Many studies show that what people forget from sentences tend to be
whole propositions. Furthermore, varying the number of
per sentence is a much more effective way of increasing the difficulty
of a text than varying the number of words.
IV. Inferences. Inferences go beyond literal meaning
by adding something to the representation of the text that wasn't in
text. To see what an inference is, try the demonstration.
Demonstration: Read these two sentences. To
how they relate, you have to make an inference along the lines of
a bike is a way to lose weight.” In general, making inferences is
so easy that you probably don't even know you're doing it.
(5) Diane wanted to lose some weight.
(6) She went to the garage to find her bike.
I'll present a scheme for classifying inferences along four dimensions.
A. Logical vs. pragmatic inferences: Some inferences are
guaranteed to be correct (if you form them). So, if you hear
has six apples, he gave three to Susan”, it's safe to infer that Todd
three apples (logical inference). On the other hand, some
are likely, but not guaranteed (pragmatic). So if you hear “Todd
dropped the egg”, you don't know for sure that it broke (but it
B. Forward vs. backward: Some inferences are made in
For example, if you hear “John pounded the nail” and infer “John used a
hammer,” it's forward. Other inferences are made about past
For example, if you read “John pounded the nail. The handle broke
and he smashed his thumb,” you need to infer “hammer” to figure out
handle broke. Backward inferences are generally called bridging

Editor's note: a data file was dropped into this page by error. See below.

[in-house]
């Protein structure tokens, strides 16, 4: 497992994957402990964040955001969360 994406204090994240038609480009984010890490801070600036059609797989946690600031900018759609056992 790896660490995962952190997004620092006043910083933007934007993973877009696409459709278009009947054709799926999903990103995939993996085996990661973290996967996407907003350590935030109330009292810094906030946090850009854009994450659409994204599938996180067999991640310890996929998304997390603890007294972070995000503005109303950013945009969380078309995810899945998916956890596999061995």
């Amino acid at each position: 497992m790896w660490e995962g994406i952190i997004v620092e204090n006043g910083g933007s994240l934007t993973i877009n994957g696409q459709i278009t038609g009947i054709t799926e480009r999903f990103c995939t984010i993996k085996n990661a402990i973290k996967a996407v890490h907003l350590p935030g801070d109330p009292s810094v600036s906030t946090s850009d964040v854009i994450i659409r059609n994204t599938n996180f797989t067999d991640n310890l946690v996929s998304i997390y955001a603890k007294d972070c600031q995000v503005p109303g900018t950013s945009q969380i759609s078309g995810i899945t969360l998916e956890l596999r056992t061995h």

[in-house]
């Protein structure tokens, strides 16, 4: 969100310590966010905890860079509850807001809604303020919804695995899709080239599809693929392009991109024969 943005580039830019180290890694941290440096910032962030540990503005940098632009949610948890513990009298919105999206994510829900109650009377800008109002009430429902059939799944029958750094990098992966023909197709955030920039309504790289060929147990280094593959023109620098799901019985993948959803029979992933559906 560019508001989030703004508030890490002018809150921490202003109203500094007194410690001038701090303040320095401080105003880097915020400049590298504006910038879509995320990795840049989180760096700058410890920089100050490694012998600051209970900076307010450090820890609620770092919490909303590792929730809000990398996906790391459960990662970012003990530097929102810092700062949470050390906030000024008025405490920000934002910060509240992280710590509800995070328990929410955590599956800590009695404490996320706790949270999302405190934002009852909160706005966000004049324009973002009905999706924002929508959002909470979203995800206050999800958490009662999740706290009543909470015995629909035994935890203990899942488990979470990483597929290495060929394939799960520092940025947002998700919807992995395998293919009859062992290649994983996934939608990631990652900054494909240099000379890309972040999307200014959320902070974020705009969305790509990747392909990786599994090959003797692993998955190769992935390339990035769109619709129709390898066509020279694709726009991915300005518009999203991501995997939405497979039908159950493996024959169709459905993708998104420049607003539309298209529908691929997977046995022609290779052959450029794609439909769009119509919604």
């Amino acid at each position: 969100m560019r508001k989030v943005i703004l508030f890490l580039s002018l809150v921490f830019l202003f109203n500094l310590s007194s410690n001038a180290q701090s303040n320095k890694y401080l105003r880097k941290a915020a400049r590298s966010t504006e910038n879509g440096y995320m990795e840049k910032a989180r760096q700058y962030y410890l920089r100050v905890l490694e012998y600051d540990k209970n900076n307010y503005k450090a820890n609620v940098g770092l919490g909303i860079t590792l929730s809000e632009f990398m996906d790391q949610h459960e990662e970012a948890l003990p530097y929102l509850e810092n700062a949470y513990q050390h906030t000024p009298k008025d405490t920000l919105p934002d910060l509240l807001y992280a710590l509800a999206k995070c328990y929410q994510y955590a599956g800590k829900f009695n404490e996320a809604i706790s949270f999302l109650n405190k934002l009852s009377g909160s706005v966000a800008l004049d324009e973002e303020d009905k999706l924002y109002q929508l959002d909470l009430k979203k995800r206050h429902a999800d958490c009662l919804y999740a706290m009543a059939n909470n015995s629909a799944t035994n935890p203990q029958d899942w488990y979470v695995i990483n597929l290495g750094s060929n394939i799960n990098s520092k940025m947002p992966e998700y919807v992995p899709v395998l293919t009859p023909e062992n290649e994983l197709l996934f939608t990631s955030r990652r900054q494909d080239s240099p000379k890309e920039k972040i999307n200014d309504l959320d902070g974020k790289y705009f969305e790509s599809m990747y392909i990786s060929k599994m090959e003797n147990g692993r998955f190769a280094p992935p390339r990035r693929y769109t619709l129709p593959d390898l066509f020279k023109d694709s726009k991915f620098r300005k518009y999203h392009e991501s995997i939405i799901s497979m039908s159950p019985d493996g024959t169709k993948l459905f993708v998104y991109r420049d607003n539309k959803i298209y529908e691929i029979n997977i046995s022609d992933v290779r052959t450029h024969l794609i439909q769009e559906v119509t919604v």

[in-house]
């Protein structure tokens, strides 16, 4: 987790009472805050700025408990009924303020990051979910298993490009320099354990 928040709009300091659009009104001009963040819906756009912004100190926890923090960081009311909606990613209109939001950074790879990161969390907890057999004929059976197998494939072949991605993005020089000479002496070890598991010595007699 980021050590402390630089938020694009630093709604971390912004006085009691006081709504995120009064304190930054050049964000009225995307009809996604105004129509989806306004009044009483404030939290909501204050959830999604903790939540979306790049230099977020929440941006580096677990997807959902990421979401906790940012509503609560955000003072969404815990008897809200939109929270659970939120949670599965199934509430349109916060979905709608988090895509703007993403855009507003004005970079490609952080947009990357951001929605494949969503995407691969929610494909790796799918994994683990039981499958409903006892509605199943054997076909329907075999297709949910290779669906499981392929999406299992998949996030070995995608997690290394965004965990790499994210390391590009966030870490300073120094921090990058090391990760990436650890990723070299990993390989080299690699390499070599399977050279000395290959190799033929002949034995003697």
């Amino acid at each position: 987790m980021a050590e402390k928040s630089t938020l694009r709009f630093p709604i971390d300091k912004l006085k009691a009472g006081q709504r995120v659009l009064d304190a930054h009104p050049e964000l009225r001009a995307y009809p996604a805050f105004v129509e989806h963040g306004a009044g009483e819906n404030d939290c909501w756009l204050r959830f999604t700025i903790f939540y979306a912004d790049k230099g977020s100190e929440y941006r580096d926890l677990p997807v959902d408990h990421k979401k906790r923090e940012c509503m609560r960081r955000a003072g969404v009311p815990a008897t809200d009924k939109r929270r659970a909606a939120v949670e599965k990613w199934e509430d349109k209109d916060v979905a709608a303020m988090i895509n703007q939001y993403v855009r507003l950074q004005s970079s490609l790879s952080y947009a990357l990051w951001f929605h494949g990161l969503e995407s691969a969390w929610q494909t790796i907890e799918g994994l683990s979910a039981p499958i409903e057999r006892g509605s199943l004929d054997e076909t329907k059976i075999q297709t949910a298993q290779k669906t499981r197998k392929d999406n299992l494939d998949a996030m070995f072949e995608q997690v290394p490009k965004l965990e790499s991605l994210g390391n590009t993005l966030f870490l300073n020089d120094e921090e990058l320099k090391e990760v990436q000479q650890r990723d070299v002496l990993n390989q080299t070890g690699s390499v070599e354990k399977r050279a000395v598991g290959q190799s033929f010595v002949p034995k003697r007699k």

they build a bridge between two parts of the text to explain how you
from one to the other. Forward inferences are usually elaborative
because they elaborate on the text but aren't strictly necessary.
C. Type of inference: There are five types here:
1. Case-filling: In your case-role grammar you can infer
parts that are missing. For example, if you hear “Father carved
turkey” you can fill in the instrument (like knife).
2. Event-structure: If you read “The actress fell from
the 14th floor balcony” you might infer the consequence (she
Or, you might infer a cause (she slipped). These are things that
flesh out the structure of an event.
3. Parts: If I say “Carol entered the room. The X
was dirty”, you might infer “the room has an X.” Usually, these
required to make sense of a text. For example, if you read “He
the tea and burned his hand on the handle” you need to infer a teapot
to make sense of it.
4. Script: People have scripts for prototypical
(like going to a restaurant). Script inferences are when they
in missing events with items from the script.
5. Spatial/temporal: You can infer relationships between
items in a text. For example, if I say “B is to the left of A”,
might infer “A is to the right of B.”
D. Implicational probability: How strongly is the inference
implied by the text. Some things are much more likely than
For example, floors are more likely in rooms than chandeliers.
When we look at our model of understanding we'll see that inferences
have a major role to play.
V. Figurative language. The meaning is completely
different from the words used to convey it. I'll just list some
the more common types.
A. Metaphor: “John is a pig” You know John isn't
actually a pig, the meaning somehow relates features of pigs to
B. Idioms: “Spill the beans.” It's like a
metaphor. In terms of comprehension, it's treated like a big
For example, “spill the beans” = “tell a secret.”
C. Metonymy: “Washington and the Kremlin are finally
Let some aspect stand for the whole. For example, we let the fact
that the US government is in Washington stand for the whole government.
D. Colloquial tautologies: “Boys will be boys.” It's
a kind of metonymy where some feature is highlighted. It's
negative (as in “business is business”), but for objects it's also